Puzzle Quest meets Magic: The Gathering. If any combination of puzzle RPG and other thing could restore my faith in the once-glorious video game franchise, this would be it. It comes pretty close.
Back when Puzzle Quest was an actual role-playing game with a story and character classes and experience points and such, I was in heaven. The first Puzzle Quest and its expansion were perfect. Puzzle Quest 2 took some strange turns, but the basic idea remained intact. Puzzle Quest: Galactrix attempted to mix things up with a different sort of game board and a science fiction them, only one of which worked (not the game board).
Since those multicolored gems we’ve gotten a couple of free-to-play games based on other properties — Marvel Puzzle Quest and Adventure Time Puzzle Quest — both of which were technically sound but lacking the depth and character of the originals.
And now we have Magic: The Gathering Puzzle Quest for iOS and Android. It’s still free to play. It lacks a rich storyline and characters with any real character.
The sad fact of the matter is no one is making the game I fell in love with all those years ago anymore. The closest we’ve gotten is Gems of War from original Puzzle Quest creators Infinite Interactive, and even that’s mired in grabby free-to-play mechanics. We’re going to have to settle for clever gameplay, which the marriage of Puzzle Quest and Magic: The Gathering provides.
In the Magic: The Gathering card game, players take turns playing mana cards and using them to cast spells, summon monsters, weave enchantments and other mystical things like that.
In Magic: The Gathering Puzzle Quest, players draw cards from their deck every turn, matching mana-flavored puzzle gems in order to cast spells, summon monsters, weave enchantments and other mystical things like that. The back and forth between player and enemy (or other player) is familiar — the mechanics are just different.
Cards are powered by gem matches in the order they appear in the player’s hand, which can be reordered as they please at the beginning of their turn. Players can have three creatures on the board at a time. Some attack every turn. Others are there solely for defence. Cast another creature of the same type as one on the board, and it merges with that card, adding its power and defence.
Spells are cast onto gems on the board. Say an opponent casts a spell that disables the first creature on my side of the playfield. The spell affixes itself to a gem on the board with a number of charges, and I need to match that gem that number in order to dispel it.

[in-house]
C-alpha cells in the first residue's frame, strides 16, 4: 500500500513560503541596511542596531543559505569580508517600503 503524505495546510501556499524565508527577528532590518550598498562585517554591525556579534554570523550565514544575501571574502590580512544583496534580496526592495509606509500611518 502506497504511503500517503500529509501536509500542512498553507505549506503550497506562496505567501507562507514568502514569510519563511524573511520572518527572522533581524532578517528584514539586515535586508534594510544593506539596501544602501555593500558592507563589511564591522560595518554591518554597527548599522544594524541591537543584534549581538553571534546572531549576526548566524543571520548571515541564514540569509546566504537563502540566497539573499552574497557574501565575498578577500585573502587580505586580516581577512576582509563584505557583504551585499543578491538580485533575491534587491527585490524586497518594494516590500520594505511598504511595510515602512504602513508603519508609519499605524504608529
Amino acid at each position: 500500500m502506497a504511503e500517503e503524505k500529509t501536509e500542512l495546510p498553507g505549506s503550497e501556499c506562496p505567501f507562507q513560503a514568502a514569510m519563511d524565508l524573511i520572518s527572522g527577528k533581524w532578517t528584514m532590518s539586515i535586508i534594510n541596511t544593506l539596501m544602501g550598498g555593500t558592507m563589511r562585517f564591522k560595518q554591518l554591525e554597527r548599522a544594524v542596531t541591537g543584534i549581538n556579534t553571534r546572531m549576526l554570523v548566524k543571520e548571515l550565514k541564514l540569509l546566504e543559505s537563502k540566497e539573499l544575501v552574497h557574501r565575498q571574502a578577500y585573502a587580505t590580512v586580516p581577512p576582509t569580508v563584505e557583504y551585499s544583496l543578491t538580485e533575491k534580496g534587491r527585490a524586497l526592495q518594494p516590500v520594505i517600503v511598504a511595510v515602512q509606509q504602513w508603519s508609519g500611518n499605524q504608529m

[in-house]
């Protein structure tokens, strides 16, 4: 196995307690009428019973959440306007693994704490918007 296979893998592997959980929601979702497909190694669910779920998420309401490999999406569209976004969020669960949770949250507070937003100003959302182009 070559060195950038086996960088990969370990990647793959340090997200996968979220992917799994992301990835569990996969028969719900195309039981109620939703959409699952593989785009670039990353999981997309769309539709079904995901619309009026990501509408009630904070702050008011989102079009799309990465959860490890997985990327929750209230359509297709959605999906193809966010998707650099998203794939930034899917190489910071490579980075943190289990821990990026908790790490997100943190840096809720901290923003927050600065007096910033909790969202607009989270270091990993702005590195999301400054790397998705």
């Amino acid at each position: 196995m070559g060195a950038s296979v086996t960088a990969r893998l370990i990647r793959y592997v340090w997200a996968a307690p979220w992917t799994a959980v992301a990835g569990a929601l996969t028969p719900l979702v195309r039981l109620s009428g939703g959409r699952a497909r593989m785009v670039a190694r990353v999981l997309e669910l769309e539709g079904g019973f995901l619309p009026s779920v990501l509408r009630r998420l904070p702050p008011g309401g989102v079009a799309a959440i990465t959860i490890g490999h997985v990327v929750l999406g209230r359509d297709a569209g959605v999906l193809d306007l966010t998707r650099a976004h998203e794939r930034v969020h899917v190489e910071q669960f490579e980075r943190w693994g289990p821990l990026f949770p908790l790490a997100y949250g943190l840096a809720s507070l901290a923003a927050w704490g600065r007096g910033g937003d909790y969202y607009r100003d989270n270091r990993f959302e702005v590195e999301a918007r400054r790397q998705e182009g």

Sticking with the whole Planeswalker theme from the card game, player characters have special powers that can be invoked once enough of the Magic-logo gems on the board are collected. Right now my Planeswalker can spend 9 of those gems to grant each creature on her side +3 to attack and defence for one turn, or spend 6 to draw a card and gain some mana. As the Planeswalker levels up they gain more power and new spots in their decks to add enchantments, spells and creatures.
It all comes together quite nicely, at least early on. It’s a nice balance of the strategy of the card game with the randomness of a match-three game, though there are times when that randomness works squarely in your opponents’ favour. I’ve been on the edge of winning only to have the AI pull of a glorious gem-matching combo, powering every card in their deck in one fell swoop and wiping me out.
Of course it wouldn’t be a free-to-play game without things to buy. There’s no energy meter, but your health replenishes slowly between battles, which will eventually lead to spending in-game currency for refills. That currency is also used to purchase card packs. So far every four games or so I can afford a single booster, which has worked for me. I’ve heard from players further along that the difficulty curve is steep and the perceived need to spend real cash on more cards is strong. We’ll have to see how that pans out.
Magic: The Gathering Puzzle Quest is more than just another Puzzle Quest game. Unlike the Marvel and Adventure Time games, which essentially take the same puzzle game and wrap an entertainment property around it, this is a marriage of two distinct games into a unique new experience. Instead of just a puzzle RPG, this is a collectible card puzzle RPG. Stringing those four words together gives me tingles.